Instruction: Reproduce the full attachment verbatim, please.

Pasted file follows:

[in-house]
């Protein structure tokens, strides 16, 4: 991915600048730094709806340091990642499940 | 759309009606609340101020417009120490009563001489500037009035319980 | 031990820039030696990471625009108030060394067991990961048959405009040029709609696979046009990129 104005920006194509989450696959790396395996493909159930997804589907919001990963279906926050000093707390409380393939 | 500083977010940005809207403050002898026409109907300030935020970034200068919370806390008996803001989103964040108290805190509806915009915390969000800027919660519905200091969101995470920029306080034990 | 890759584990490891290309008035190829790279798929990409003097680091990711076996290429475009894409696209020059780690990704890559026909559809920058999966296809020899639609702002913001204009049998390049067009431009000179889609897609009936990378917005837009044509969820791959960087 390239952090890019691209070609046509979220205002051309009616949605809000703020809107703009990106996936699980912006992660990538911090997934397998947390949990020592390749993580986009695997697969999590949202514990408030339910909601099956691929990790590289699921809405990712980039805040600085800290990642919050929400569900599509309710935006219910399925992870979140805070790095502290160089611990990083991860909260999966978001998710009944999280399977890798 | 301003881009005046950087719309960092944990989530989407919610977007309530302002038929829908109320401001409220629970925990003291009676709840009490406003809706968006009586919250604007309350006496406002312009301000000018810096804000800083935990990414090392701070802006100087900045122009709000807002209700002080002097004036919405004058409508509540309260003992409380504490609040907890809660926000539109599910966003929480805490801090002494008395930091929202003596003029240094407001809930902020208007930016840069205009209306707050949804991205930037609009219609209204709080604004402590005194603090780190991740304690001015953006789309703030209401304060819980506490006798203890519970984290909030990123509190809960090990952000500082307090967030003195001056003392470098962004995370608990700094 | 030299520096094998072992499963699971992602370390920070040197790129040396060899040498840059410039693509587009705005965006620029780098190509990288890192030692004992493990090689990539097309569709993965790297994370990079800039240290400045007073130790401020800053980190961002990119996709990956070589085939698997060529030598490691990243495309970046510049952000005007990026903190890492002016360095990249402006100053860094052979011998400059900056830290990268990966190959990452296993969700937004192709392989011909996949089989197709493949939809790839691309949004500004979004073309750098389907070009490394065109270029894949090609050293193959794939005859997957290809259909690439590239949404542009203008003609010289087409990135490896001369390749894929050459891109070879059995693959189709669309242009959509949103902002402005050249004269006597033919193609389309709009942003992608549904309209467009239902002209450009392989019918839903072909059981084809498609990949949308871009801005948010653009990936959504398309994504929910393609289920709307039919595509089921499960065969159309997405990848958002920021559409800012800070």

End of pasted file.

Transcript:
[in-house]
């Protein structure tokens, strides 16, 4: 991915600048730094709806340091990642499940 | 759309009606609340101020417009120490009563001489500037009035319980 | 031990820039030696990471625009108030060394067991990961048959405009040029709609696979046009990129 104005920006194509989450696959790396395996493909159930997804589907919001990963279906926050000093707390409380393939 | 500083977010940005809207403050002898026409109907300030935020970034200068919370806390008996803001989103964040108290805190509806915009915390969000800027919660519905200091969101995470920029306080034990 | 890759584990490891290309008035190829790279798929990409003097680091990711076996290429475009894409696209020059780690990704890559026909559809920058999966296809020899639609702002913001204009049998390049067009431009000179889609897609009936990378917005837009044509969820791959960087 390239952090890019691209070609046509979220205002051309009616949605809000703020809107703009990106996936699980912006992660990538911090997934397998947390949990020592390749993580986009695997697969999590949202514990408030339910909601099956691929990790590289699921809405990712980039805040600085800290990642919050929400569900599509309710935006219910399925992870979140805070790095502290160089611990990083991860909260999966978001998710009944999280399977890798 | 301003881009005046950087719309960092944990989530989407919610977007309530302002038929829908109320401001409220629970925990003291009676709840009490406003809706968006009586919250604007309350006496406002312009301000000018810096804000800083935990990414090392701070802006100087900045122009709000807002209700002080002097004036919405004058409508509540309260003992409380504490609040907890809660926000539109599910966003929480805490801090002494008395930091929202003596003029240094407001809930902020208007930016840069205009209306707050949804991205930037609009219609209204709080604004402590005194603090780190991740304690001015953006789309703030209401304060819980506490006798203890519970984290909030990123509190809960090990952000500082307090967030003195001056003392470098962004995370608990700094 | 030299520096094998072992499963699971992602370390920070040197790129040396060899040498840059410039693509587009705005965006620029780098190509990288890192030692004992493990090689990539097309569709993965790297994370990079800039240290400045007073130790401020800053980190961002990119996709990956070589085939698997060529030598490691990243495309970046510049952000005007990026903190890492002016360095990249402006100053860094052979011998400059900056830290990268990966190959990452296993969700937004192709392989011909996949089989197709493949939809790839691309949004500004979004073309750098389907070009490394065109270029894949090609050293193959794939005859997957290809259909690439590239949404542009203008003609010289087409990135490896001369390749894929050459891109070879059995693959189709669309242009959509949103902002402005050249004269006597033919193609389309709009942003992608549904309209467009239902002209450009392989019918839903072909059981084809498609990949949308871009801005948010653009990936959504398309994504929910393609289920709307039919595509089921499960065969159309997405990848958002920021559409800012800070």